We see things are going a bit off, as a waitress is attacked by an electric knife much like the time a Krusty doll attacked Homer Simpson and we found out the toaster has been laughing at him as well.
Brown: I feel like Wanda (the waitress) getting sliced by the knife was only a matter of time. She didn’t even know how to properly fry eggs. It’s not hard.
We also see another station worker, Duncan, getting blinded when a pump shoots gasoline into his eyes.
Froemming: Of all the times people are hilariously (not sure if it was intended to be hilarious) by machines, this was the only one I was like “yikes” with.
Brown: And we have a man killed in the arcade by *checks notes* getting electrocuted after touching a wooden part of an arcade cabinet…
Froemming: Not just any man, that was Gus Fring!
Brown: Oh shit! I didn’t notice that.
There’s also a little league gaming going on where, afterwards, the coach offers to get the kids some soda. Only, after he puts his quarters in, he’s pelted to death by high-speed cans of cola. Hell, even the kids are getting pelted with the cans, which was the hardest I’ve laughed in a long time. Eventually, a steamroller runs over a kid, which was the second most upsetting thing in this scene next to the (REDACTED) confederate flags on the LITTLE LEAGUE SCOREBOARD.
Froemming: Not going to lie, even the kid getting run over by the steamroller was hilarious to me. Again, not sure if King was going for “scary” and “upsetting” here, but it ended up being one of the more hilarious moments of 80s cinema. Second probably to the Old 96er.
Brown: There is no way this movie was ever meant to be taken seriously. And after seeing the whole thing, I completely agree with the Nostalgia Critic’s idea that this is Stephen King’s attempt at a B-movie.
Froemming: B-movies typically are not this expensive to make. Also, let us not forget:
Brown: You’re right about the budget for B-movies. But, when has that stopped certain directors from wanting to make B-movie style movies with a budget?
Froemming: Because when the director does not remember making a movie because he was so coked up, I have a hard time finding justification for a “vision.”
Brown: Anyways, there’s only one survivor of the Little League Massacre, Deke, who happens to be the son of our blind gas pumper. He’s also getting stalked by *checks notes* garden sprinklers.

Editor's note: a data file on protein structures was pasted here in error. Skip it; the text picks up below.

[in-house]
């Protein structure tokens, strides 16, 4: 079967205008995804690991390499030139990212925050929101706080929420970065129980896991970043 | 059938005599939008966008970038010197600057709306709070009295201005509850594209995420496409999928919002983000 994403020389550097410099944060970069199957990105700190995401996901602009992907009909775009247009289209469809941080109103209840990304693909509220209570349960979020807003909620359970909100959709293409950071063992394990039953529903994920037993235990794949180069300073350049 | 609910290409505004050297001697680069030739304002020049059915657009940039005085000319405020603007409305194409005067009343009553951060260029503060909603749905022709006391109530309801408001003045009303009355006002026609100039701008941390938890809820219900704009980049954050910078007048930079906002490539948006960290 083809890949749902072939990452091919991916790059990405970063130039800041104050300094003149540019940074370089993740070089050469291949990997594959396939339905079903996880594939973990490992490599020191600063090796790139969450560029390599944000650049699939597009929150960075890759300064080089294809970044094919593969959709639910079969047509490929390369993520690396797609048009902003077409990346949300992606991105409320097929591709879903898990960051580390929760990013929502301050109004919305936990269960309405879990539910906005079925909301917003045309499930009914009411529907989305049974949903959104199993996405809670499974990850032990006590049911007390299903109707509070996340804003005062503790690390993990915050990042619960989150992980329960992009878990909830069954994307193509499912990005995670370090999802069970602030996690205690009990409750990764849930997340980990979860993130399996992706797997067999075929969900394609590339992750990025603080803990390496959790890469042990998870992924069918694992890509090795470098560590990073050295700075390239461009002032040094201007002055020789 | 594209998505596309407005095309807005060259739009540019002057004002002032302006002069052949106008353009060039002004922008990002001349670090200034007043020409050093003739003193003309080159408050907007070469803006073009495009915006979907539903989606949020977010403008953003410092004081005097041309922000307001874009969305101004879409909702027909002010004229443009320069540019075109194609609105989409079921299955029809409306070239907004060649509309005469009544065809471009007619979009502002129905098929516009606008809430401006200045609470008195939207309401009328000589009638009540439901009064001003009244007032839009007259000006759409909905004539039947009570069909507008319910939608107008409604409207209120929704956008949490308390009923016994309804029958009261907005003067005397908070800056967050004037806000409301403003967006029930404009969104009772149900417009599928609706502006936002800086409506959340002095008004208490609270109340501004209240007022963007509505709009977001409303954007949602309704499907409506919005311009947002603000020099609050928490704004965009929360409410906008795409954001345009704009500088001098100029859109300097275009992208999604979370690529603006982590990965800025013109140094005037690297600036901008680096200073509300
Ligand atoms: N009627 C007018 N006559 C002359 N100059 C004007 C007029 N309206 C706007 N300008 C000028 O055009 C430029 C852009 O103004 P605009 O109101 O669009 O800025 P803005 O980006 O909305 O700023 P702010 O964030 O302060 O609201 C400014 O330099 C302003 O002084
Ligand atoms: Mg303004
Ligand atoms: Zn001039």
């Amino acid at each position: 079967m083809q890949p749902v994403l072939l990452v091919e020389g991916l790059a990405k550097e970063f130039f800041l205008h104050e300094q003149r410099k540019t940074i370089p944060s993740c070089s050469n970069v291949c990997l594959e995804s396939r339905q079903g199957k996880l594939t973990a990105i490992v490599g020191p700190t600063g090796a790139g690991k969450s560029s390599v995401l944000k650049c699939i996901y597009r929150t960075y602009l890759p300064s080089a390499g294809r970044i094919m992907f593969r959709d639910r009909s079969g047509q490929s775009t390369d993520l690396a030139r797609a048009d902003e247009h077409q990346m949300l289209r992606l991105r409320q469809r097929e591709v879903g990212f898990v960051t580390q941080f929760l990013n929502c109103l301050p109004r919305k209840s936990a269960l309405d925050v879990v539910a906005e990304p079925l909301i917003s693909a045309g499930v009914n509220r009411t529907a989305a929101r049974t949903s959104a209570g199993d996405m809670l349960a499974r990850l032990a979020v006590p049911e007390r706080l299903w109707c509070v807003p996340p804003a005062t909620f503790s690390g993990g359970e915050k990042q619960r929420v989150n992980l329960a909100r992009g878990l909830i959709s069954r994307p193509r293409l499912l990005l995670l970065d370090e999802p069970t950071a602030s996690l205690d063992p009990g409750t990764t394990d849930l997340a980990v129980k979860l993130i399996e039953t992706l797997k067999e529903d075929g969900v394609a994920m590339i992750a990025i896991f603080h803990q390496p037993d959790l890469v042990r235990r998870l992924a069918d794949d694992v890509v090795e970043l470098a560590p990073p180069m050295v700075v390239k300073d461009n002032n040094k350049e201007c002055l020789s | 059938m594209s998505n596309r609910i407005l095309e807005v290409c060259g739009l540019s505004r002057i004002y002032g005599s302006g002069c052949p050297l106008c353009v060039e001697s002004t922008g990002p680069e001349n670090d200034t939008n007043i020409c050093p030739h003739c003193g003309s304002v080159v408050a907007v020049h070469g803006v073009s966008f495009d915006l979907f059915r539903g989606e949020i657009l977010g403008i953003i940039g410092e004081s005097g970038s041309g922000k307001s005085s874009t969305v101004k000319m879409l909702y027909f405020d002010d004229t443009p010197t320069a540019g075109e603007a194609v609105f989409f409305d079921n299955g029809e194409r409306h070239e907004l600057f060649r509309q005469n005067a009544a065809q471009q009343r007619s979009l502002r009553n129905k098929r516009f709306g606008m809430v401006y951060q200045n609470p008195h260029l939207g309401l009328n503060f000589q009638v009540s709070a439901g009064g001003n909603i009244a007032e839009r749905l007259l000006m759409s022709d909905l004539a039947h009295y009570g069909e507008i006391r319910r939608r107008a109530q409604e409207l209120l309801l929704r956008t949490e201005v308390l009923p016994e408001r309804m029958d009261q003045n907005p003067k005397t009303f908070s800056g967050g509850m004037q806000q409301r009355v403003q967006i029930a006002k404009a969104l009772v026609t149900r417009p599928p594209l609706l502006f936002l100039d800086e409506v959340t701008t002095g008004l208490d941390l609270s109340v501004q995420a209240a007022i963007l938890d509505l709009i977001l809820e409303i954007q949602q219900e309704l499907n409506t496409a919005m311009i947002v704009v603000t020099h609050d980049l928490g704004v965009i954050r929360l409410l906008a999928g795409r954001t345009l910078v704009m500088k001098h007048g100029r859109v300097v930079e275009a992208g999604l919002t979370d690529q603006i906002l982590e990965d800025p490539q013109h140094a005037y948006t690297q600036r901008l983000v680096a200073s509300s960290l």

This movie is a cry for help via intervention.
Froemming: Hey, Duncan can kinda see. Sort of. I mean, he blindly is crushed to death because his vision is impared, but he is not blind-blind. Unlike King, we can safely assume he is not snowblind.
Now let’s talk about our problematic bible salesman, Camp Loman, who has picked up a hitchhiker and goes all Harvey Weinstein on her with the groping.
Brown: Hey man, it is a Stephen King adaptation. Just because we’re not in Maine doesn’t mean we won’t use the other King tropes, like evil religious fundamentalists.
Froemming: Evil religious fundamentalists who get called “a happy asshole” has to be a new one, right?
Brown: For the ‘80s, perhaps.
And yeah, seeing our bible salesman get all gropey and giving our hitchhiker, Brett, her #MeToo moment was… not great. Kudos to her, though, Brett shuts that shit down pretty quickly.
Let’s not forget two other players in this web King is weaving in newlyweds Curt and Connie.
Connie is played by Yeardley Smith, who famously voices the Lizard Queen herself, Lisa Simpson.
Froemming: Brown, how disgusted were you when Curt asked to watch Connie go to the bathroom? I did not remember that line, and was grossed out by the R. Kelly vibe of that.
Brown: Yeah, I’ve never understood, and refuse to understand, how watching one expel bodily waste is sexy. I also say this hoping that phrasing makes it even less sexy to someone.
So after seeing a dead body, Curt goes to investigate, only to be stalked by a nearby tow truck. After surviving that ordeal, the truck tries to run the couple off the road in what I can only assume is Exhibit A in Steven Spielberg’s civil suit against King for ripping off “Duel.”
I did laugh when we see the tow truck fly off the road. It was on fire even before it went airborne. Do cars catch fire the moment the vehicle stops hitting pavement? I’m not a car savvy guy, but I feel that’s a bit inaccurate.
Anyways, they also join our collection of white folks that are at a gas station owned by a man that would absolutely have a Confederate flag over a window at his house because he’s too cheap to buy curtains.
Froemming: Meanwhile, Deke bikes to his neighborhood (I assume) where we see a bloody lawnmower leering at the kid. We see dead people everywhere and, most upsetting, a dead dog with a toy car lodged in its mouth.
Brown: Not just a toy car, but a toy cop car. #DefundThePolice
Froemming: I sorta wish John Wick existed in this universe, these dumb machines wouldn’t stand a chance after what happened to that pooch.
Deke is also being trailed by an ice cream truck and this was when it hit me that this movie probably inspired the video game “Twisted Metal.”
Brown: This ice cream truck and the one from “Twisted Metal” are only the second and third most evil ice cream trucks.
There’s also at least one person dead and bloodied via their Sony Walkman? I feel like that’s what Tipper Gore thought would happen if kids kept listening to Prince and Judas Priest albums when she formed the PMRC.